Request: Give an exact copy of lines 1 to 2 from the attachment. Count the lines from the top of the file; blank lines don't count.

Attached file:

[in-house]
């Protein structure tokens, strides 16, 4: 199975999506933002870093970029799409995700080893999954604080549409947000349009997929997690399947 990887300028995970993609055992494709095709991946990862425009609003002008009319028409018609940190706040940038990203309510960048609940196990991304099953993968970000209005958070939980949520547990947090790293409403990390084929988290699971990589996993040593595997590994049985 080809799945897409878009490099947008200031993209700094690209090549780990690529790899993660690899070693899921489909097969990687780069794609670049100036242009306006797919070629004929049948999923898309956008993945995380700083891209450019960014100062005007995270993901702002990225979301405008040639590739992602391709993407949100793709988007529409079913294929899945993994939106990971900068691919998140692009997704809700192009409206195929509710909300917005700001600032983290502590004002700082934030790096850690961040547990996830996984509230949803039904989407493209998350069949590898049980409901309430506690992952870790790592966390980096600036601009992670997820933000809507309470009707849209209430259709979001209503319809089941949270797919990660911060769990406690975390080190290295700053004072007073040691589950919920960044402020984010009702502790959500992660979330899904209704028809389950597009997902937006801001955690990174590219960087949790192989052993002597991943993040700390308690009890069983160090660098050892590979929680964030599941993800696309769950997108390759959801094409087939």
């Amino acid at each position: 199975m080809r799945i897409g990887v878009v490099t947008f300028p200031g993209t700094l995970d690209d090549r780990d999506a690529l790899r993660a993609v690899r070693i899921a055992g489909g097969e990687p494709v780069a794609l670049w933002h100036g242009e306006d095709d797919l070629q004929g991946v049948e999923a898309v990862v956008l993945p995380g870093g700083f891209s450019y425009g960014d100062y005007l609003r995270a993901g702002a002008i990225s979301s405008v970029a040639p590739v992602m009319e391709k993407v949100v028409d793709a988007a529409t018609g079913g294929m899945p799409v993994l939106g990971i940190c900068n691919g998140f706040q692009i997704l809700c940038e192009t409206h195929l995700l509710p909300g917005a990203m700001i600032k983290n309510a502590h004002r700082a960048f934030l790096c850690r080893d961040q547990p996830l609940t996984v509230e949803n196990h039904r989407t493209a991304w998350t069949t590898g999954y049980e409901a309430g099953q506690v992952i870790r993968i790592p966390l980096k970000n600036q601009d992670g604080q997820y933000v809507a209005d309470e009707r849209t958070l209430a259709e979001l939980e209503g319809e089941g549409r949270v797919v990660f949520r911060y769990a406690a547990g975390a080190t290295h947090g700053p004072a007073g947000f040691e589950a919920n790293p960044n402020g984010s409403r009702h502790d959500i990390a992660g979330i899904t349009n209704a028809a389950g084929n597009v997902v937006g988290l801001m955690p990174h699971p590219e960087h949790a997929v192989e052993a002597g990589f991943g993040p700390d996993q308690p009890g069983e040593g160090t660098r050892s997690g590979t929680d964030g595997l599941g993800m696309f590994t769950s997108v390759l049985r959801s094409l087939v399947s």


[in-house]
């Protein structure tokens, strides 16, 4: 199975999506933002870093970029799409995700080893999954604080549409947000349009997929997690399947 990887300028995970993609055992494709095709991946990862425009609003002008009319028409018609940190706040940038990203309510960048609940196990991304099953993968970000209005958070939980949520547990947090790293409403990390084929988290699971990589996993040593595997590994049985 080809799945897409878009490099947008200031993209700094690209090549780990690529790899993660690899070693899921489909097969990687780069794609670049100036242009306006797919070629004929049948999923898309956008993945995380700083891209450019960014100062005007995270993901702002990225979301405008040639590739992602391709993407949100793709988007529409079913294929899945993994939106990971900068691919998140692009997704809700192009409206195929509710909300917005700001600032983290502590004002700082934030790096850690961040547990996830996984509230949803039904989407493209998350069949590898049980409901309430506690992952870790790592966390980096600036601009992670997820933000809507309470009707849209209430259709979001209503319809089941949270797919990660911060769990406690975390080190290295700053004072007073040691589950919920960044402020984010009702502790959500992660979330899904209704028809389950597009997902937006801001955690990174590219960087949790192989052993002597991943993040700390308690009890069983160090660098050892590979929680964030599941993800696309769950997108390759959801094409087939």